Who Will Lead The Way To FMC? The Enterprise, Or The Consumer? - InformationWeek

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6/12/2007
10:52 AM
Eric Ogren
Eric Ogren
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Who Will Lead The Way To FMC? The Enterprise, Or The Consumer?

Well, that depends a little bit on how you look at the entire picture. Informa Telecoms & Media is forecasting that there will be 170 million fixed mobile convergence subscribers by 2012. While 145 million of them will be consumers, Informa believes that enterprises wil

Well, that depends a little bit on how you look at the entire picture. Informa Telecoms & Media is forecasting that there will be 170 million fixed mobile convergence subscribers by 2012. While 145 million of them will be consumers, Informa believes that enterprises will adopt more readily, and push for more advanced services.FMC will ramp up to 5.1% of the overall voice market and rake in $33.4 billion in revenue in the next 5 years. Even though the actual number of consumer users will outnumber enterprises (145 million and 25 million, respectively), the percentage of penetration shows that the enterprise is more interested (4.8% of consumers, 8.8% of enterprises).

Enterprises obviously face much higher telephony costs than your average household. Anything that can be done to lower those expenses will be seen as worthwhile in the eyes of bean counters.

Paul Merry, senior analyst with Informa Telecoms & Media, said, "This disparity is a good indication of one of the major challenges facing FMC. Business use of FMC makes sense as it enables a number of attractive services such as unified messaging, IP PBX integration and a single communication account that can be managed by corporate IT personnel. Consumer FMC in comparison only offers the convenience of a single bill and discounted in-home pricing currently. As a consequence, consumer FMC faces a substantial challenge in capturing the consumer imagination."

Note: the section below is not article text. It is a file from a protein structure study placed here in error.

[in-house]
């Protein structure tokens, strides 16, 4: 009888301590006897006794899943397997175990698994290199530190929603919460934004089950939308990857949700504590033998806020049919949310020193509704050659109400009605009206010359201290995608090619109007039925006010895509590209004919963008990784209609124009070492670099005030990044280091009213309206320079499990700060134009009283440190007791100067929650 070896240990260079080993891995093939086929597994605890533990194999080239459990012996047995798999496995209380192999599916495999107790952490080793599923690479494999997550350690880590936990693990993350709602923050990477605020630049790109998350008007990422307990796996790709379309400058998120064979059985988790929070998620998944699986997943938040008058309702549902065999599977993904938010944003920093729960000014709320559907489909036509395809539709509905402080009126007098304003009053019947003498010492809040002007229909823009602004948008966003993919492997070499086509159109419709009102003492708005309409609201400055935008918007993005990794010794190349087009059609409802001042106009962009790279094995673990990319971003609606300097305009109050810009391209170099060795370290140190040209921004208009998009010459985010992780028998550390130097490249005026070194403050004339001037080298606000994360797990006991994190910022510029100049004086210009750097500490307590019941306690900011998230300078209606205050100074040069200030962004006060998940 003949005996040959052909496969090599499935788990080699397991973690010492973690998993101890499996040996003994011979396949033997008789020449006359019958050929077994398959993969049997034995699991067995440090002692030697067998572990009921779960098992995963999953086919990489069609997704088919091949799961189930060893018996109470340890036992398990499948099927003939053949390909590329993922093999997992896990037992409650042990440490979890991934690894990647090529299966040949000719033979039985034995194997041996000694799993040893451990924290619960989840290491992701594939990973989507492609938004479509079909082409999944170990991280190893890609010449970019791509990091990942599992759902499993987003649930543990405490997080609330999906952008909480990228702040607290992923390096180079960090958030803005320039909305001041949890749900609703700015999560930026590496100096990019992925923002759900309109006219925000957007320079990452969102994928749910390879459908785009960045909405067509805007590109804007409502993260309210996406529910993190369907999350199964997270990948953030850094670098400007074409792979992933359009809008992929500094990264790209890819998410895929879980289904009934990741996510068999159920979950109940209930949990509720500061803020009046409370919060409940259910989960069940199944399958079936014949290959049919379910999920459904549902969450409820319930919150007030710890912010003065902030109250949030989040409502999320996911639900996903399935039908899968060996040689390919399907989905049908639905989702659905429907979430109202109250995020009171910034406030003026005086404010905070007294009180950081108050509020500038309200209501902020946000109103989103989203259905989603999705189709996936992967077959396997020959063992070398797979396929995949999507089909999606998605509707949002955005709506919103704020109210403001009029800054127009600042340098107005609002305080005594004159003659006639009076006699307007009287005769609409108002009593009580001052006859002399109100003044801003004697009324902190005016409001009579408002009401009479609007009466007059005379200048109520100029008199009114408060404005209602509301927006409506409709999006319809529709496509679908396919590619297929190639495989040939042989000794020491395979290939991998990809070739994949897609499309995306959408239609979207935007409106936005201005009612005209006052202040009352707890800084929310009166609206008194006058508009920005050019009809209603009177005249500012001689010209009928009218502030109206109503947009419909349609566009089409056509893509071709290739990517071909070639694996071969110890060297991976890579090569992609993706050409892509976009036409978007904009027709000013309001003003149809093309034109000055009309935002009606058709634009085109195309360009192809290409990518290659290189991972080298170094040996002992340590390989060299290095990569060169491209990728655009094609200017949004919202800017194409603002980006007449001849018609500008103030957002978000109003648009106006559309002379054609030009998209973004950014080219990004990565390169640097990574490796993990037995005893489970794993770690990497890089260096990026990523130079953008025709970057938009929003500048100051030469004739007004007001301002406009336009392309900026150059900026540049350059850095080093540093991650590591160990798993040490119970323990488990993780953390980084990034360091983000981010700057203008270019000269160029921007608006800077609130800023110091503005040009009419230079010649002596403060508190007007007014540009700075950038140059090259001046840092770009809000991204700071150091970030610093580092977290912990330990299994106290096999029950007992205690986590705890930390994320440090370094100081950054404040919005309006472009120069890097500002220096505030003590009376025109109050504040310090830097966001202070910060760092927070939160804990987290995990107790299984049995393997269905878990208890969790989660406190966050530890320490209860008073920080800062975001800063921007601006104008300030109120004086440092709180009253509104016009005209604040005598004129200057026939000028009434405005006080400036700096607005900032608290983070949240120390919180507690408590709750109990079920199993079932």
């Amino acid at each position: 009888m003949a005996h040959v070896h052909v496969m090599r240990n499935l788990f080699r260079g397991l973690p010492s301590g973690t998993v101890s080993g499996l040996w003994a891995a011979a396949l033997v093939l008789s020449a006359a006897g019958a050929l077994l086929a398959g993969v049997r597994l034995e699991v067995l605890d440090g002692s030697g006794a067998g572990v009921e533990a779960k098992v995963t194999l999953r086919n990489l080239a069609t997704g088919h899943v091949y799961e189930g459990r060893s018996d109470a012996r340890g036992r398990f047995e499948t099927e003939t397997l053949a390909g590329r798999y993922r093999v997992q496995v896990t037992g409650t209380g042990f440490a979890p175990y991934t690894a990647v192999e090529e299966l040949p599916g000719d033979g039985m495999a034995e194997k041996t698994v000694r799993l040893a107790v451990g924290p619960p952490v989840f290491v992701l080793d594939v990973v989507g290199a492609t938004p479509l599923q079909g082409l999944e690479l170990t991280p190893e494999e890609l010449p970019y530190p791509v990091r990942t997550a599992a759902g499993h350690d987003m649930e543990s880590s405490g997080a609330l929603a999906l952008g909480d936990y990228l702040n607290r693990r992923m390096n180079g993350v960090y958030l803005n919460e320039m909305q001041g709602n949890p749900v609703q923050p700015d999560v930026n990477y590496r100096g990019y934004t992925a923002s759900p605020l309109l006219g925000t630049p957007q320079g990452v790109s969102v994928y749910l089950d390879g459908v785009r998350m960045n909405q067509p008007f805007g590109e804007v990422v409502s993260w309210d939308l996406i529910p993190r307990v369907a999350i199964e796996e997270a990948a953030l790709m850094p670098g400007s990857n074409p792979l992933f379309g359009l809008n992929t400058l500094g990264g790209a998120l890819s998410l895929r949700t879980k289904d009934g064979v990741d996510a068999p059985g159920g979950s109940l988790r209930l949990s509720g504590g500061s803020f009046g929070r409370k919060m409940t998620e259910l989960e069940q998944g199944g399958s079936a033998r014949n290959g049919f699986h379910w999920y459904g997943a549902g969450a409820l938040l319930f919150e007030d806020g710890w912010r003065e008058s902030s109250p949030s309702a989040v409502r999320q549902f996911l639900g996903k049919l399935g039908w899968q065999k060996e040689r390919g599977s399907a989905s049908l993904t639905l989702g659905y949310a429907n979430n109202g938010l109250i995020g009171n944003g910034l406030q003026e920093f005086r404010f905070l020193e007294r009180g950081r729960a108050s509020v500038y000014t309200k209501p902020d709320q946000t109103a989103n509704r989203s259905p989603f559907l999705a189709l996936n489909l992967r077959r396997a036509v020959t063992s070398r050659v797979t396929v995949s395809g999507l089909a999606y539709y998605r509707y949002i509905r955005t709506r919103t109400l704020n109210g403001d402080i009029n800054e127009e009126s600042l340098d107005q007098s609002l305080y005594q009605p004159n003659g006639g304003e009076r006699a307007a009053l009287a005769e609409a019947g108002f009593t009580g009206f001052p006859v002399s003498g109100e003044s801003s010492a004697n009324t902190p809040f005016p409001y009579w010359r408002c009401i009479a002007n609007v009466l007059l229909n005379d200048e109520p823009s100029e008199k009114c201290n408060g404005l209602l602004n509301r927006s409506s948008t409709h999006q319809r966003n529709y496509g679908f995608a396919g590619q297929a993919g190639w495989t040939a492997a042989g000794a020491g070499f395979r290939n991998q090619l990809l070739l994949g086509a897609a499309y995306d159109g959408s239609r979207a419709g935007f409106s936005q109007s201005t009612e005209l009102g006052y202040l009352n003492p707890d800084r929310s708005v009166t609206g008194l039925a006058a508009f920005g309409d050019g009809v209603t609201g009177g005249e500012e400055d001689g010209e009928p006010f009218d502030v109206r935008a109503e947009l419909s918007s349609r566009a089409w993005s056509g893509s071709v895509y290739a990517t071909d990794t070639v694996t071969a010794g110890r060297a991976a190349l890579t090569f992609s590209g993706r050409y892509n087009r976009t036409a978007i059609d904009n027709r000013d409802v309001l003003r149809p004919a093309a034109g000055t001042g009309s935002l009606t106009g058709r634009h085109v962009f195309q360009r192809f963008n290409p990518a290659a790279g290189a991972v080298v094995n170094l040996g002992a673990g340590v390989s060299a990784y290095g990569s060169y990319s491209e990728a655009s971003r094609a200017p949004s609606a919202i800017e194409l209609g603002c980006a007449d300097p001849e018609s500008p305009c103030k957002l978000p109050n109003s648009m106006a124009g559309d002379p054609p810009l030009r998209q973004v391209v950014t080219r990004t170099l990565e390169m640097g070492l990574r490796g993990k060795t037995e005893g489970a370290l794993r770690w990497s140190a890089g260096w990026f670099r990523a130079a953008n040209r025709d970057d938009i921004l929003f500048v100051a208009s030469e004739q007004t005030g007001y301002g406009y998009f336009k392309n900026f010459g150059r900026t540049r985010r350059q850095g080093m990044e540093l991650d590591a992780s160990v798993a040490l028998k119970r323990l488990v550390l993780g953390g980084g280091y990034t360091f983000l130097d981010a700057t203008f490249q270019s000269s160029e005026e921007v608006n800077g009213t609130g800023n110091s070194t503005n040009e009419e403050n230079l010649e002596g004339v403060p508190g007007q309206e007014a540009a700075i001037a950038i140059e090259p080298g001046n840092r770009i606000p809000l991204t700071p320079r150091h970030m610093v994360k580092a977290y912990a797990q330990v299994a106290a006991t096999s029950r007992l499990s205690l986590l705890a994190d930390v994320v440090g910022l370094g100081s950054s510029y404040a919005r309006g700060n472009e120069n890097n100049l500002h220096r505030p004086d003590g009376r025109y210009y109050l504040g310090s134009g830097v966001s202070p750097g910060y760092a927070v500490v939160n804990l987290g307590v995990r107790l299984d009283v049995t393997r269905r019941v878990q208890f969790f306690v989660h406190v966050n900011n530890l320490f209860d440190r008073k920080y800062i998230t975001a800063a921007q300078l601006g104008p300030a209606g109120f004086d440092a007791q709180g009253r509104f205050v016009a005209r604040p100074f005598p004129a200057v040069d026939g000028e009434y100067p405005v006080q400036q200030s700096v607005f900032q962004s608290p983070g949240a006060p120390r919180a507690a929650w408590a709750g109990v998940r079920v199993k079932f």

ABI Research agrees, in part, but feels the use of femtocells is going to disrupt some adoption of FMC on the operator side of the equation.

"Today, consumer FMC services that are based on Wi-Fi use UMA to manage the connection choice and handover between Wi-Fi and cellular networks," said ABI Research principal analyst Philip Solis." These services are ramping up quickly in Europe, due to intense competition between Orange, BT, and other mobile operators. In North America, T-Mobile USA is about to go nationwide with its UMA-based FMC service as well." "However," adds research director Stuart Carlaw, "mobile operators such as Vodafone, SFR, Softbank, and Sprint are at the leading edge among carriers exploring femtocell technologies. With their ability to work with any handset, and their potential for encouraging high data use, femtocells are very attractive when compared to VCC and UMA-based Wi-Fi services."

Since enterprises and consumers can only choose from what their operators are offering, this first step is an important one for wireless operators to take. T-Mobile has already cast its dice with Wi-Fi-driven FMC. None of the other U.S. wireless operators have chosen a path. Will Sprint's upcoming UbiCell femotcell product shape its FMC offerings? Time will only tell.

Whatever technology the operators choose for FMC, there's 170 million customers waiting to sign up.

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